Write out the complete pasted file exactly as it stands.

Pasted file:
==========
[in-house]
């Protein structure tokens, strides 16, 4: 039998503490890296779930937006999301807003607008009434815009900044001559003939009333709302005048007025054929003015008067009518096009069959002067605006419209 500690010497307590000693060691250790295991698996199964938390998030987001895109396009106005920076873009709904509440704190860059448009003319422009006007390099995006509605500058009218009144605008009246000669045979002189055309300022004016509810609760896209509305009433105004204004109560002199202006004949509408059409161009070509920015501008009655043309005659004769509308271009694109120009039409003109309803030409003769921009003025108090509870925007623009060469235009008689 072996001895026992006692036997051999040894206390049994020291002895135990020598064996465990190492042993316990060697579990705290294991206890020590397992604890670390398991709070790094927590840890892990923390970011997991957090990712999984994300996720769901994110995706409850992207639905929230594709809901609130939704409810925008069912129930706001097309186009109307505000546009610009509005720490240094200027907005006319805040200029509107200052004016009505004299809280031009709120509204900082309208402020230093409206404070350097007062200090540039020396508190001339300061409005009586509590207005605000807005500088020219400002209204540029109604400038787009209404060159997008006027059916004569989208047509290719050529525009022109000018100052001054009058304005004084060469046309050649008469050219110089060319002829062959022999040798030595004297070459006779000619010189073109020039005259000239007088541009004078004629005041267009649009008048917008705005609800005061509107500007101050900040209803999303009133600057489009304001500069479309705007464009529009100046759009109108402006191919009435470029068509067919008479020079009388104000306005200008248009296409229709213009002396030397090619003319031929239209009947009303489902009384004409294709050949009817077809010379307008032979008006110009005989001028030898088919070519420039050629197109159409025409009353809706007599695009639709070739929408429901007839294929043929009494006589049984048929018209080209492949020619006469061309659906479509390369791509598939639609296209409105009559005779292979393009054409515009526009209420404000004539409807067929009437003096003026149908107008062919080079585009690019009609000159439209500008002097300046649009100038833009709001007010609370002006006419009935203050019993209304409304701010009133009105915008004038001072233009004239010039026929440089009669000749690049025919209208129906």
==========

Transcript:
[in-house]
């Protein structure tokens, strides 16, 4: 039998503490890296779930937006999301807003607008009434815009900044001559003939009333709302005048007025054929003015008067009518096009069959002067605006419209 500690010497307590000693060691250790295991698996199964938390998030987001895109396009106005920076873009709904509440704190860059448009003319422009006007390099995006509605500058009218009144605008009246000669045979002189055309300022004016509810609760896209509305009433105004204004109560002199202006004949509408059409161009070509920015501008009655043309005659004769509308271009694109120009039409003109309803030409003769921009003025108090509870925007623009060469235009008689 072996001895026992006692036997051999040894206390049994020291002895135990020598064996465990190492042993316990060697579990705290294991206890020590397992604890670390398991709070790094927590840890892990923390970011997991957090990712999984994300996720769901994110995706409850992207639905929230594709809901609130939704409810925008069912129930706001097309186009109307505000546009610009509005720490240094200027907005006319805040200029509107200052004016009505004299809280031009709120509204900082309208402020230093409206404070350097007062200090540039020396508190001339300061409005009586509590207005605000807005500088020219400002209204540029109604400038787009209404060159997008006027059916004569989208047509290719050529525009022109000018100052001054009058304005004084060469046309050649008469050219110089060319002829062959022999040798030595004297070459006779000619010189073109020039005259000239007088541009004078004629005041267009649009008048917008705005609800005061509107500007101050900040209803999303009133600057489009304001500069479309705007464009529009100046759009109108402006191919009435470029068509067919008479020079009388104000306005200008248009296409229709213009002396030397090619003319031929239209009947009303489902009384004409294709050949009817077809010379307008032979008006110009005989001028030898088919070519420039050629197109159409025409009353809706007599695009639709070739929408429901007839294929043929009494006589049984048929018209080209492949020619006469061309659906479509390369791509598939639609296209409105009559005779292979393009054409515009526009209420404000004539409807067929009437003096003026149908107008062919080079585009690019009609000159439209500008002097300046649009100038833009709001007010609370002006006419009935203050019993209304409304701010009133009105915008004038001072233009004239010039026929440089009669000749690049025919209208129906």